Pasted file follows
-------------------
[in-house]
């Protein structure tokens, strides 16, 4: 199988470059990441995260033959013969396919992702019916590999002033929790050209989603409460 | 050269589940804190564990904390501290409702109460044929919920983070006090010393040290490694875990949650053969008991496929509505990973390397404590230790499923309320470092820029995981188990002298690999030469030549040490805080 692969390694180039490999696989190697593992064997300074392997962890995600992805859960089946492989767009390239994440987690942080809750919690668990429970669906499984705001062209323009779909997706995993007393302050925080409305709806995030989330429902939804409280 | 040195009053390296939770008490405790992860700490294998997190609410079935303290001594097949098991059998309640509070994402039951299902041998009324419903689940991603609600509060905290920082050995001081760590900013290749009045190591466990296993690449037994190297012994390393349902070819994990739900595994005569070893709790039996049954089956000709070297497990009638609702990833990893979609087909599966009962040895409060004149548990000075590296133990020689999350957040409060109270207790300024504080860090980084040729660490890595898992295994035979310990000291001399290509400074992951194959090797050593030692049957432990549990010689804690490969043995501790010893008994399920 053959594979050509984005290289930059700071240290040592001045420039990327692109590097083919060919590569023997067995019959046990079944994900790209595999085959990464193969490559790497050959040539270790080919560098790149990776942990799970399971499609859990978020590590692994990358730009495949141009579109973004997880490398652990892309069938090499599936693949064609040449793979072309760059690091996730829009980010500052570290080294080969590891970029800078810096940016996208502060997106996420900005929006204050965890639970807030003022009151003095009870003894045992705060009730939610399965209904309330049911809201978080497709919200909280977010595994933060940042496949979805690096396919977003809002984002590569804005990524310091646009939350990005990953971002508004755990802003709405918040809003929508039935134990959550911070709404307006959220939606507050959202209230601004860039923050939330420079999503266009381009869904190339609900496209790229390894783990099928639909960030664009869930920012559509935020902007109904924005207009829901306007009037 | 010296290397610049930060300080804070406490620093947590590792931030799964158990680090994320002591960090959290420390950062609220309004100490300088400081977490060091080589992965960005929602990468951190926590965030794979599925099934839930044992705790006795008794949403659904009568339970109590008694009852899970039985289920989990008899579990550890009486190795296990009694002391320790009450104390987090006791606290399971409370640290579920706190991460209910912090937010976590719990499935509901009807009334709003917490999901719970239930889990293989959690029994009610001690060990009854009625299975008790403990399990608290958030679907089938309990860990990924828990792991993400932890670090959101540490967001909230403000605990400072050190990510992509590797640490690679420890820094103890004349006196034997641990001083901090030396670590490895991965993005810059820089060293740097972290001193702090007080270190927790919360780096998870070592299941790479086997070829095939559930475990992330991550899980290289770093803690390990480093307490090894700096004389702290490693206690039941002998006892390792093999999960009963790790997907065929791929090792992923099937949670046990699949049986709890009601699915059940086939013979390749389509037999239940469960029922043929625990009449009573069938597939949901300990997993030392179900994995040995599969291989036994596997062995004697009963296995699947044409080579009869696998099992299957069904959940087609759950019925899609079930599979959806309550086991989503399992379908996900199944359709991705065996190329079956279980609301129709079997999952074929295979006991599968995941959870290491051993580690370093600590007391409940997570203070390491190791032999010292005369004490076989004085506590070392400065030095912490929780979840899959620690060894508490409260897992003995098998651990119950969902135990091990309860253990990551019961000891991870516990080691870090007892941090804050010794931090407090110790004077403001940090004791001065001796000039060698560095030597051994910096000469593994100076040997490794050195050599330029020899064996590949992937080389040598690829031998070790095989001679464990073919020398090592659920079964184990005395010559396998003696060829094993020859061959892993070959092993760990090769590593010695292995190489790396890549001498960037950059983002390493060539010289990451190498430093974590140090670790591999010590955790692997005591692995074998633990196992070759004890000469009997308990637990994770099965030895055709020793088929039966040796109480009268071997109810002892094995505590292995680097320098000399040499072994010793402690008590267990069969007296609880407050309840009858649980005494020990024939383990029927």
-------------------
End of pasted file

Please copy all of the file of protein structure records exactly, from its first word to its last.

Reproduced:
[in-house]
């Protein structure tokens, strides 16, 4: 199988470059990441995260033959013969396919992702019916590999002033929790050209989603409460 | 050269589940804190564990904390501290409702109460044929919920983070006090010393040290490694875990949650053969008991496929509505990973390397404590230790499923309320470092820029995981188990002298690999030469030549040490805080 692969390694180039490999696989190697593992064997300074392997962890995600992805859960089946492989767009390239994440987690942080809750919690668990429970669906499984705001062209323009779909997706995993007393302050925080409305709806995030989330429902939804409280 | 040195009053390296939770008490405790992860700490294998997190609410079935303290001594097949098991059998309640509070994402039951299902041998009324419903689940991603609600509060905290920082050995001081760590900013290749009045190591466990296993690449037994190297012994390393349902070819994990739900595994005569070893709790039996049954089956000709070297497990009638609702990833990893979609087909599966009962040895409060004149548990000075590296133990020689999350957040409060109270207790300024504080860090980084040729660490890595898992295994035979310990000291001399290509400074992951194959090797050593030692049957432990549990010689804690490969043995501790010893008994399920 053959594979050509984005290289930059700071240290040592001045420039990327692109590097083919060919590569023997067995019959046990079944994900790209595999085959990464193969490559790497050959040539270790080919560098790149990776942990799970399971499609859990978020590590692994990358730009495949141009579109973004997880490398652990892309069938090499599936693949064609040449793979072309760059690091996730829009980010500052570290080294080969590891970029800078810096940016996208502060997106996420900005929006204050965890639970807030003022009151003095009870003894045992705060009730939610399965209904309330049911809201978080497709919200909280977010595994933060940042496949979805690096396919977003809002984002590569804005990524310091646009939350990005990953971002508004755990802003709405918040809003929508039935134990959550911070709404307006959220939606507050959202209230601004860039923050939330420079999503266009381009869904190339609900496209790229390894783990099928639909960030664009869930920012559509935020902007109904924005207009829901306007009037 | 010296290397610049930060300080804070406490620093947590590792931030799964158990680090994320002591960090959290420390950062609220309004100490300088400081977490060091080589992965960005929602990468951190926590965030794979599925099934839930044992705790006795008794949403659904009568339970109590008694009852899970039985289920989990008899579990550890009486190795296990009694002391320790009450104390987090006791606290399971409370640290579920706190991460209910912090937010976590719990499935509901009807009334709003917490999901719970239930889990293989959690029994009610001690060990009854009625299975008790403990399990608290958030679907089938309990860990990924828990792991993400932890670090959101540490967001909230403000605990400072050190990510992509590797640490690679420890820094103890004349006196034997641990001083901090030396670590490895991965993005810059820089060293740097972290001193702090007080270190927790919360780096998870070592299941790479086997070829095939559930475990992330991550899980290289770093803690390990480093307490090894700096004389702290490693206690039941002998006892390792093999999960009963790790997907065929791929090792992923099937949670046990699949049986709890009601699915059940086939013979390749389509037999239940469960029922043929625990009449009573069938597939949901300990997993030392179900994995040995599969291989036994596997062995004697009963296995699947044409080579009869696998099992299957069904959940087609759950019925899609079930599979959806309550086991989503399992379908996900199944359709991705065996190329079956279980609301129709079997999952074929295979006991599968995941959870290491051993580690370093600590007391409940997570203070390491190791032999010292005369004490076989004085506590070392400065030095912490929780979840899959620690060894508490409260897992003995098998651990119950969902135990091990309860253990990551019961000891991870516990080691870090007892941090804050010794931090407090110790004077403001940090004791001065001796000039060698560095030597051994910096000469593994100076040997490794050195050599330029020899064996590949992937080389040598690829031998070790095989001679464990073919020398090592659920079964184990005395010559396998003696060829094993020859061959892993070959092993760990090769590593010695292995190489790396890549001498960037950059983002390493060539010289990451190498430093974590140090670790591999010590955790692997005591692995074998633990196992070759004890000469009997308990637990994770099965030895055709020793088929039966040796109480009268071997109810002892094995505590292995680097320098000399040499072994010793402690008590267990069969007296609880407050309840009858649980005494020990024939383990029927």